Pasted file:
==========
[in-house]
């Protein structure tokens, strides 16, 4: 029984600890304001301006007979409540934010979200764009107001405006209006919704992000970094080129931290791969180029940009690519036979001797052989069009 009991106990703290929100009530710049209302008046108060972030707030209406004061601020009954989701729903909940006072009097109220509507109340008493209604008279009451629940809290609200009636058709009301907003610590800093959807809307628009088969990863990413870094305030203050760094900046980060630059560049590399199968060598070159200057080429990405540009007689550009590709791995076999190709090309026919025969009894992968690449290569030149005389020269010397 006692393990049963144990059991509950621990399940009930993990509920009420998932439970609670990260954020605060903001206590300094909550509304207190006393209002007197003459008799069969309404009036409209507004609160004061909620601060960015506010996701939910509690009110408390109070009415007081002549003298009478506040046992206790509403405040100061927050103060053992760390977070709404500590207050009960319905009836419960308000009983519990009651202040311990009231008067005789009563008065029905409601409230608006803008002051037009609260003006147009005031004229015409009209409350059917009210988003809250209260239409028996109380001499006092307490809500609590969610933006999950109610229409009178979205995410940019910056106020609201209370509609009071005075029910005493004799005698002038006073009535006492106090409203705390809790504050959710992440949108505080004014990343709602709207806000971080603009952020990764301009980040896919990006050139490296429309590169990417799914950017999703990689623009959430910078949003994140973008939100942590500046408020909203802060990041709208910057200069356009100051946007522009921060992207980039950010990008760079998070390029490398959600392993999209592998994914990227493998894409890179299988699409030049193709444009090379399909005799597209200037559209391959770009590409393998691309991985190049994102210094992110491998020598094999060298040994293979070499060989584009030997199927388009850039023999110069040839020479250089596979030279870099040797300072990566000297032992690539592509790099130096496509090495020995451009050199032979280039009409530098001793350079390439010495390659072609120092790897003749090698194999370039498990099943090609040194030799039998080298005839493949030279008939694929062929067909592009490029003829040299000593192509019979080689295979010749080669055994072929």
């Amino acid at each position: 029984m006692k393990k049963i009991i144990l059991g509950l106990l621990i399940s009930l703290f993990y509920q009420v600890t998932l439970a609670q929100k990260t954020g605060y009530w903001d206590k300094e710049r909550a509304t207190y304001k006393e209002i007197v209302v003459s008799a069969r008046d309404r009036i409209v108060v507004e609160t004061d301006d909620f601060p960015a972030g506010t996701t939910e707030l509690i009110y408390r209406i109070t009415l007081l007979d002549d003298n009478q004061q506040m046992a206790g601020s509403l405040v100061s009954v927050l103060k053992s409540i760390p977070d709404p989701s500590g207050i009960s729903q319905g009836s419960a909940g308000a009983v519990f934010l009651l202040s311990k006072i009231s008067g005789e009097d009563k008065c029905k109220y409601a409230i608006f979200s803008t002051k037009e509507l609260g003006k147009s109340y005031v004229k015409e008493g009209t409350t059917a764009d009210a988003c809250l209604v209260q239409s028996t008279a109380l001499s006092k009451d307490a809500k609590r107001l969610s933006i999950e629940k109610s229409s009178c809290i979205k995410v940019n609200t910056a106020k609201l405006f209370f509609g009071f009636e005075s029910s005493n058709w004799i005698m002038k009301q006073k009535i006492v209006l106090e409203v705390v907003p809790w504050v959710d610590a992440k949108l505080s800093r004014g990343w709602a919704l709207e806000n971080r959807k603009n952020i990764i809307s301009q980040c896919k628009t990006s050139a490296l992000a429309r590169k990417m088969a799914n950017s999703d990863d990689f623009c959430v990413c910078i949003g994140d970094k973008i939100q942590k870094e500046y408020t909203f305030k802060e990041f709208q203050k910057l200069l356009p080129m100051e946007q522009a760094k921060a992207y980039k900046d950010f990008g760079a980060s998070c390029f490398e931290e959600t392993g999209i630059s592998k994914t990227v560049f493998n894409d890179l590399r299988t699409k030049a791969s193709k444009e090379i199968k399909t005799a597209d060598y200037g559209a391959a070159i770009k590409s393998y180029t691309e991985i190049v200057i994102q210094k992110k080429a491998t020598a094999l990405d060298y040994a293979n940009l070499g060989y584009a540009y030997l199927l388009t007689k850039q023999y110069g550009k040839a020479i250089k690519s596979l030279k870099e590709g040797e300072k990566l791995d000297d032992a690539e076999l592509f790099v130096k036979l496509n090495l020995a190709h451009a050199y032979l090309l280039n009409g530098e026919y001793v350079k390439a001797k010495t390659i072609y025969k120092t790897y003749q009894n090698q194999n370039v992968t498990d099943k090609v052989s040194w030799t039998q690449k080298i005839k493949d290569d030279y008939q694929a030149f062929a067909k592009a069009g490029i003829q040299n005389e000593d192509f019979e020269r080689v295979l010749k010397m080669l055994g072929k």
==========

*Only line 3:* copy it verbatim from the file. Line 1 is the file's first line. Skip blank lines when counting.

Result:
């Amino acid at each position: 029984m006692k393990k049963i009991i144990l059991g509950l106990l621990i399940s009930l703290f993990y509920q009420v600890t998932l439970a609670q929100k990260t954020g605060y009530w903001d206590k300094e710049r909550a509304t207190y304001k006393e209002i007197v209302v003459s008799a069969r008046d309404r009036i409209v108060v507004e609160t004061d301006d909620f601060p960015a972030g506010t996701t939910e707030l509690i009110y408390r209406i109070t009415l007081l007979d002549d003298n009478q004061q506040m046992a206790g601020s509403l405040v100061s009954v927050l103060k053992s409540i760390p977070d709404p989701s500590g207050i009960s729903q319905g009836s419960a909940g308000a009983v519990f934010l009651l202040s311990k006072i009231s008067g005789e009097d009563k008065c029905k109220y409601a409230i608006f979200s803008t002051k037009e509507l609260g003006k147009s109340y005031v004229k015409e008493g009209t409350t059917a764009d009210a988003c809250l209604v209260q239409s028996t008279a109380l001499s006092k009451d307490a809500k609590r107001l969610s933006i999950e629940k109610s229409s009178c809290i979205k995410v940019n609200t910056a106020k609201l405006f209370f509609g009071f009636e005075s029910s005493n058709w004799i005698m002038k009301q006073k009535i006492v209006l106090e409203v705390v907003p809790w504050v959710d610590a992440k949108l505080s800093r004014g990343w709602a919704l709207e806000n971080r959807k603009n952020i990764i809307s301009q980040c896919k628009t990006s050139a490296l992000a429309r590169k990417m088969a799914n950017s999703d990863d990689f623009c959430v990413c910078i949003g994140d970094k973008i939100q942590k870094e500046y408020t909203f305030k802060e990041f709208q203050k910057l200069l356009p080129m100051e946007q522009a760094k921060a992207y980039k900046d950010f990008g760079a980060s998070c390029f490398e931290e959600t392993g999209i630059s592998k994914t990227v560049f493998n894409d890179l590399r299988t699409k030049a791969s193709k444009e090379i199968k399909t005799a597209d060598y200037g559209a391959a070159i770009k590409s393998y180029t691309e991985i190049v200057i994102q210094k992110k080429a491998t020598a094999l990405d060298y040994a293979n940009l070499g060989y584009a540009y030997l199927l388009t007689k850039q023999y110069g550009k040839a020479i250089k690519s596979l030279k870099e590709g040797e300072k990566l791995d000297d032992a690539e076999l592509f790099v130096k036979l496509n090495l020995a190709h451009a050199y032979l090309l280039n009409g530098e026919y001793v350079k390439a001797k010495t390659i072609y025969k120092t790897y003749q009894n090698q194999n370039v992968t498990d099943k090609v052989s040194w030799t039998q690449k080298i005839k493949d290569d030279y008939q694929a030149f062929a067909k592009a069009g490029i003829q040299n005389e000593d192509f019979e020269r080689v295979l010749k010397m080669l055994g072929k």